Sierra Club rejects liquefied natural gas export terminal

The Sierra Club announced that they will reject a proposed liquefied natural gas (LNG) export facility in Cove Point, Md.

In a unique plot twist, a prior legal settlement entered in the 1970s and later revised gives the Sierra Club the ability to reject any significant changes to the purpose or footprint of the existing Cove Point LNG import facility.

Converting the facility to accommodate LNG exports would result in major damage to the Chesapeake Bay, coastal forests, and the local economy and tourism.

“As a regular visitor to the Bay and parks like Calvert Cliffs State Park, just north of Cove Point, I see first-hand how expanding this facility will tear into our protected forest land and destroy precious coastline,” said Dave O’Leary, Sierra Club’s Maryland Chapter Chair. “Sierra Club’s Maryland Chapter is proud to be the first of Sierra Club’s chapters to reject dirty LNG exports, and we will support other chapters in their efforts to stop these dangerous projects.”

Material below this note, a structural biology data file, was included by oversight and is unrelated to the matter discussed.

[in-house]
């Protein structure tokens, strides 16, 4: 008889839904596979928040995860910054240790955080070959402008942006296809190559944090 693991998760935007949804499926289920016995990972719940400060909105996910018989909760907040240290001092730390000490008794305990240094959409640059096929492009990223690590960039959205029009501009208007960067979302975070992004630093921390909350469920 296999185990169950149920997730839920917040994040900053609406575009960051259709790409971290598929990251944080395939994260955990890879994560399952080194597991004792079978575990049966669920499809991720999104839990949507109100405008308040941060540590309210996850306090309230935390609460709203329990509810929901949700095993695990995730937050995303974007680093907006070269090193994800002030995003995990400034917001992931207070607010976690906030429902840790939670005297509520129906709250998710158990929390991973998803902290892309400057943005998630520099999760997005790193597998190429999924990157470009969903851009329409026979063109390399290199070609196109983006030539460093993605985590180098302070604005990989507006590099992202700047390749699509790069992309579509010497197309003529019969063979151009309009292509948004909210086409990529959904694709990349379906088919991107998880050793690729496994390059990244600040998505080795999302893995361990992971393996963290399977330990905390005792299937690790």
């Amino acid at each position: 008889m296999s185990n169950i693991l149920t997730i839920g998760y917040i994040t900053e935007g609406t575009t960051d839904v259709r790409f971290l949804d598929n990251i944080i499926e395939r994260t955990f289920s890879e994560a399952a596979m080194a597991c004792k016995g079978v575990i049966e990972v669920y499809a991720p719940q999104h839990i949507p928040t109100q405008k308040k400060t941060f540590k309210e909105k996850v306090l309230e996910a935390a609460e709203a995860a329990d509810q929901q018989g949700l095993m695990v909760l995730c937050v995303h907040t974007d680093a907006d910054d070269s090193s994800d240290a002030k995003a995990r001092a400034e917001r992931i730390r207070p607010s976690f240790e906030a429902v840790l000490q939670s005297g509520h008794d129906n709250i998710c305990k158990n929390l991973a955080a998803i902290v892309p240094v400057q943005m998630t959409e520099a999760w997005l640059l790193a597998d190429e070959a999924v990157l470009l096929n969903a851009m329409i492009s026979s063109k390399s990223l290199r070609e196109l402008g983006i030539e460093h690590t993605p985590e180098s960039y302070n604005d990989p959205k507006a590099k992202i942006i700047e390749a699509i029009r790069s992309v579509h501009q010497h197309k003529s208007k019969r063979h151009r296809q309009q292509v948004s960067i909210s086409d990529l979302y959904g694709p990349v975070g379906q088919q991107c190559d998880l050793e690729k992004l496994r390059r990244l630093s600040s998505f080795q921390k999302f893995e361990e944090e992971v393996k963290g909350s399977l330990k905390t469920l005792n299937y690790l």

“The damage that this project would bring to the Maryland coast as well as the disastrous effects of the fracking boom on communities in states like Pennsylvania make it clear that exporting liquefied natural gas is bad news for Americans’ air, water and health,” said Sierra Club Executive Director, Michael Brune. “The Sierra Club cannot and will not support LNG exports from Cove Point, and we will reject Dominion’s proposal.”

The export of LNG will result in the increase of dangerous fracking in the Marcellus Shale. No federal agency has ever fully analyzed or disclosed these dangers to the public interest. Sierra Club’s letter makes clear that this failure of transparency is a key reason to oppose the project.